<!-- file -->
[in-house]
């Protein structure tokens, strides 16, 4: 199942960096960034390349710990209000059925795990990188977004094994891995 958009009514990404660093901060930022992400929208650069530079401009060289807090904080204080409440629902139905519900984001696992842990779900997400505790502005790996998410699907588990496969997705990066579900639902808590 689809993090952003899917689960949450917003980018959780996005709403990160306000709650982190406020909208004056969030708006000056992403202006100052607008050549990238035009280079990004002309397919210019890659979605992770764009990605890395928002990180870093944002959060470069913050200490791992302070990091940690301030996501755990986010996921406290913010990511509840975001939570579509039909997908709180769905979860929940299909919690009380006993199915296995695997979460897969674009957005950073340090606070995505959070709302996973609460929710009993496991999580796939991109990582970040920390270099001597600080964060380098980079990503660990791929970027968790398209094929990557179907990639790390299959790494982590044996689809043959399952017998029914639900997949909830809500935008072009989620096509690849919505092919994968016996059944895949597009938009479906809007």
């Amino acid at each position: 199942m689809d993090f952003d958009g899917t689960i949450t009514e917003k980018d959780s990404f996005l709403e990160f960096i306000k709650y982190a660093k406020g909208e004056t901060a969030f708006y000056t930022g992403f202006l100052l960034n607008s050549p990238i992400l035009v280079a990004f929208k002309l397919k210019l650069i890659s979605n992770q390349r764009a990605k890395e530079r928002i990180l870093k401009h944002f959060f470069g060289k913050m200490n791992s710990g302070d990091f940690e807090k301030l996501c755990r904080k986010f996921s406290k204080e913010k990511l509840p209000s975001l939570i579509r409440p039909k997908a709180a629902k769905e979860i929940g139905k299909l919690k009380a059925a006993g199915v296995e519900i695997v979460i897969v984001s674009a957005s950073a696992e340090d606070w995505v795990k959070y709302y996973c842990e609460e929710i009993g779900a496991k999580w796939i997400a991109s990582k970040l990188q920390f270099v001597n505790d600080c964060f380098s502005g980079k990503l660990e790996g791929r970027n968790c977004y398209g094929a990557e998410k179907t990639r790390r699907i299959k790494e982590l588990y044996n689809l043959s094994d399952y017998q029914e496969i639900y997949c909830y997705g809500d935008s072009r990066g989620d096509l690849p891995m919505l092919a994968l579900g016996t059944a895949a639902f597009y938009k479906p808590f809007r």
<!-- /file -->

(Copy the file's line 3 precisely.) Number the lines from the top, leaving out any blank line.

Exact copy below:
């Amino acid at each position: 199942m689809d993090f952003d958009g899917t689960i949450t009514e917003k980018d959780s990404f996005l709403e990160f960096i306000k709650y982190a660093k406020g909208e004056t901060a969030f708006y000056t930022g992403f202006l100052l960034n607008s050549p990238i992400l035009v280079a990004f929208k002309l397919k210019l650069i890659s979605n992770q390349r764009a990605k890395e530079r928002i990180l870093k401009h944002f959060f470069g060289k913050m200490n791992s710990g302070d990091f940690e807090k301030l996501c755990r904080k986010f996921s406290k204080e913010k990511l509840p209000s975001l939570i579509r409440p039909k997908a709180a629902k769905e979860i929940g139905k299909l919690k009380a059925a006993g199915v296995e519900i695997v979460i897969v984001s674009a957005s950073a696992e340090d606070w995505v795990k959070y709302y996973c842990e609460e929710i009993g779900a496991k999580w796939i997400a991109s990582k970040l990188q920390f270099v001597n505790d600080c964060f380098s502005g980079k990503l660990e790996g791929r970027n968790c977004y398209g094929a990557e998410k179907t990639r790390r699907i299959k790494e982590l588990y044996n689809l043959s094994d399952y017998q029914e496969i639900y997949c909830y997705g809500d935008s072009r990066g989620d096509l690849p891995m919505l092919a994968l579900g016996t059944a895949a639902f597009y938009k479906p808590f809007r």